Data such as what is described in the example above is easily monetized by a company by selling it to marketers. Without protections in place for users’ privacy, some companies will go this route despite potential customer backlash and without even letting customers know their data was sold. However, the need for user privacy controls isn’t going away, so expect to see more in this area soon.


Consumers do not always do a good job educating themselves and making wise choices. Therefore, sometimes laws are needed to protect people from themselves, especially investors.

Once again, Robinhood comes to mind as it’s facing a charge of misleading users on how it makes money and aggressively marketing to inexperienced investors. Some blame the accessibility of investing apps like Robinhood and M1 Finance for promoting reckless behavior and building up cult-like followings. What is glaringly obvious here is a lack of governance of technology that makes trading widely available and very easy.

In traditional investing processes, customers have the resources to learn about investing before making purchases. Trades are completed either through a personal advisor or an online firm such as TD Ameritrade or E*TRADE, which offer education along with investing. This provides investors opportunities to get advice about their choices.  Now mobile investing apps have become mainstream and suddenly trading is available to everyone with a phone and without any guidance.

Not only has fintech made it easy for everyone to make trades without investing experience or knowledge, but there is also a darker theme emerging. These apps operate in a manner similar to digital games with sounds and graphics such as “digital confetti” falling when a trade is made. This triggers the user’s brain to make more trades and get more rewards. The result is the investing tools encourage users to make impulsive trades.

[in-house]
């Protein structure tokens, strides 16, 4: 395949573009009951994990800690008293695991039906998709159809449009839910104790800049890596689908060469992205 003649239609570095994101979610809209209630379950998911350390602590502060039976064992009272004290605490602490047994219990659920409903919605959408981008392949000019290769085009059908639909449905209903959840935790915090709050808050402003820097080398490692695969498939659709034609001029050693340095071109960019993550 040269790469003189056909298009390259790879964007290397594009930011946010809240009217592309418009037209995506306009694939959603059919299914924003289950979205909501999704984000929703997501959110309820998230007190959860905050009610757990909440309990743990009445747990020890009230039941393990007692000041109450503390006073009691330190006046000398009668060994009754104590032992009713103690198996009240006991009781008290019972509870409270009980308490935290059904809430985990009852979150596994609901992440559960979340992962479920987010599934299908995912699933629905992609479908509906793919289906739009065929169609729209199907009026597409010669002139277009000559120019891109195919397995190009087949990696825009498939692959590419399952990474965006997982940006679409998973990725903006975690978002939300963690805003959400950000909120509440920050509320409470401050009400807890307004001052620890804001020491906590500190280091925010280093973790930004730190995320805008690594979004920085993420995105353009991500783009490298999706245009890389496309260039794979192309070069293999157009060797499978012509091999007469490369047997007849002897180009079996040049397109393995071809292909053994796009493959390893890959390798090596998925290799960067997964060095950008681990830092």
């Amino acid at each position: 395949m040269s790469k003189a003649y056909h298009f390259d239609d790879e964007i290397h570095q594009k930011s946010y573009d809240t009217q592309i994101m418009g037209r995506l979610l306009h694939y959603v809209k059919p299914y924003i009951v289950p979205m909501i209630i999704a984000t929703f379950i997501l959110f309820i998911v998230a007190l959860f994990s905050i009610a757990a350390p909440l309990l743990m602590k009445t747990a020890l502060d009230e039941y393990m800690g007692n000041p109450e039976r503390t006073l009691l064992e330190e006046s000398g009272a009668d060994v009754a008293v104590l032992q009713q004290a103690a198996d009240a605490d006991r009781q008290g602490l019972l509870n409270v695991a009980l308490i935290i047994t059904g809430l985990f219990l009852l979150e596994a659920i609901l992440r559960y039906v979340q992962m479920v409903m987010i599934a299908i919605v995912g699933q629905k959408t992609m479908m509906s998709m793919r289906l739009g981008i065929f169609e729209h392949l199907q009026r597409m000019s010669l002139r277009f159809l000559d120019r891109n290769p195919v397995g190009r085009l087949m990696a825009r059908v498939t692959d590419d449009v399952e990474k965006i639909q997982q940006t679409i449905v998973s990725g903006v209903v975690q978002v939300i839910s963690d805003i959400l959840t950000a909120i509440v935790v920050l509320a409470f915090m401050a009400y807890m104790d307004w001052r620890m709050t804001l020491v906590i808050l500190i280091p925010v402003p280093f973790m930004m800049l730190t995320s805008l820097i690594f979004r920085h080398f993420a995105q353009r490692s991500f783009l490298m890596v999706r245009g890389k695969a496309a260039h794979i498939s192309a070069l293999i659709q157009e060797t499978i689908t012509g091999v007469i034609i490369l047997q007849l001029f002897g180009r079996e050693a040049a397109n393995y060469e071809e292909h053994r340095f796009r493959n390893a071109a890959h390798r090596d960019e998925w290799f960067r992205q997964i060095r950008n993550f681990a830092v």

Some say this technology has turned investing into gambling. The result of providing all this access to unaware consumers means oversight. Regulators, including the incoming Chairman of the SEC, Gary Gensler, will be drafting rules to ensure consumers are at least somewhat protected from making their own mistakes.


And then there’s cryptocurrency. Today, cryptocurrency investing is widely available, and this has not gone unnoticed by regulators. The SEC issued a letter in late 2017 in which it addressed initial coin offerings:

“…any such activity that involves an offering of securities must be accompanied by the important disclosures, processes and other investor protections that our securities laws require.  A change in the structure of a securities offering does not change the fundamental point that when a security is being offered, our securities laws must be followed.”

Now, as existing cryptocurrencies like Bitcoin surge on the market, the SEC is following up with enforcement when fintech companies don’t follow their rules. A recent example of this is the SEC filing a lawsuit against Ripple for selling the digital currency called XRP. The SEC contends XRP is a security and Ripple didn’t register it properly before selling it. Ripple contends XRP is digital money and doesn’t fall under the regulation governing securities.

Given the popularity of cryptocurrency along with its increasing value, more oversight to protect investors is highly likely, along with bills such as this one to make cryptocurrency transactions less anonymous.

This year will see continued growth in fintech. Increased consumer demand that began due to the pandemic will continue to grow and is creating an ideal environment for IPO’s by fintech companies. As these newly public companies gain more exposure, regulation and controls are sure to follow.